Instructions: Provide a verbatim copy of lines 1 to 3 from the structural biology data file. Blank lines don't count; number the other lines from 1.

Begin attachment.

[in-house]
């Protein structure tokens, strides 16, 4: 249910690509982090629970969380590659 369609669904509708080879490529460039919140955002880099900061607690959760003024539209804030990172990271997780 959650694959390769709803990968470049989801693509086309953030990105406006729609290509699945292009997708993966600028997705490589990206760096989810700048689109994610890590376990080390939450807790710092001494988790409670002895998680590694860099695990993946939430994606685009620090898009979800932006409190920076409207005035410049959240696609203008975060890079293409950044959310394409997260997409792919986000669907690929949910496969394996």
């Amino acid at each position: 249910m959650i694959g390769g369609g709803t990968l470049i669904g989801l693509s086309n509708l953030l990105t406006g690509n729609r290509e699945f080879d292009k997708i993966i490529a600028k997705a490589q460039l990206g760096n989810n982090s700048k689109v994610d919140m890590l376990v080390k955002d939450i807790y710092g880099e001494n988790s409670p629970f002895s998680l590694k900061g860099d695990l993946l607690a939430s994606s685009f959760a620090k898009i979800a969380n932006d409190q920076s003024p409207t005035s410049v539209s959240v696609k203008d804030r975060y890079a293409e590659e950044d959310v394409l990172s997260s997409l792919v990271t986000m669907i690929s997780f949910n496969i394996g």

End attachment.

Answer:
[in-house]
């Protein structure tokens, strides 16, 4: 249910690509982090629970969380590659 369609669904509708080879490529460039919140955002880099900061607690959760003024539209804030990172990271997780 959650694959390769709803990968470049989801693509086309953030990105406006729609290509699945292009997708993966600028997705490589990206760096989810700048689109994610890590376990080390939450807790710092001494988790409670002895998680590694860099695990993946939430994606685009620090898009979800932006409190920076409207005035410049959240696609203008975060890079293409950044959310394409997260997409792919986000669907690929949910496969394996």
């Amino acid at each position: 249910m959650i694959g390769g369609g709803t990968l470049i669904g989801l693509s086309n509708l953030l990105t406006g690509n729609r290509e699945f080879d292009k997708i993966i490529a600028k997705a490589q460039l990206g760096n989810n982090s700048k689109v994610d919140m890590l376990v080390k955002d939450i807790y710092g880099e001494n988790s409670p629970f002895s998680l590694k900061g860099d695990l993946l607690a939430s994606s685009f959760a620090k898009i979800a969380n932006d409190q920076s003024p409207t005035s410049v539209s959240v696609k203008d804030r975060y890079a293409e590659e950044d959310v394409l990172s997260s997409l792919v990271t986000m669907i690929s997780f949910n496969i394996g």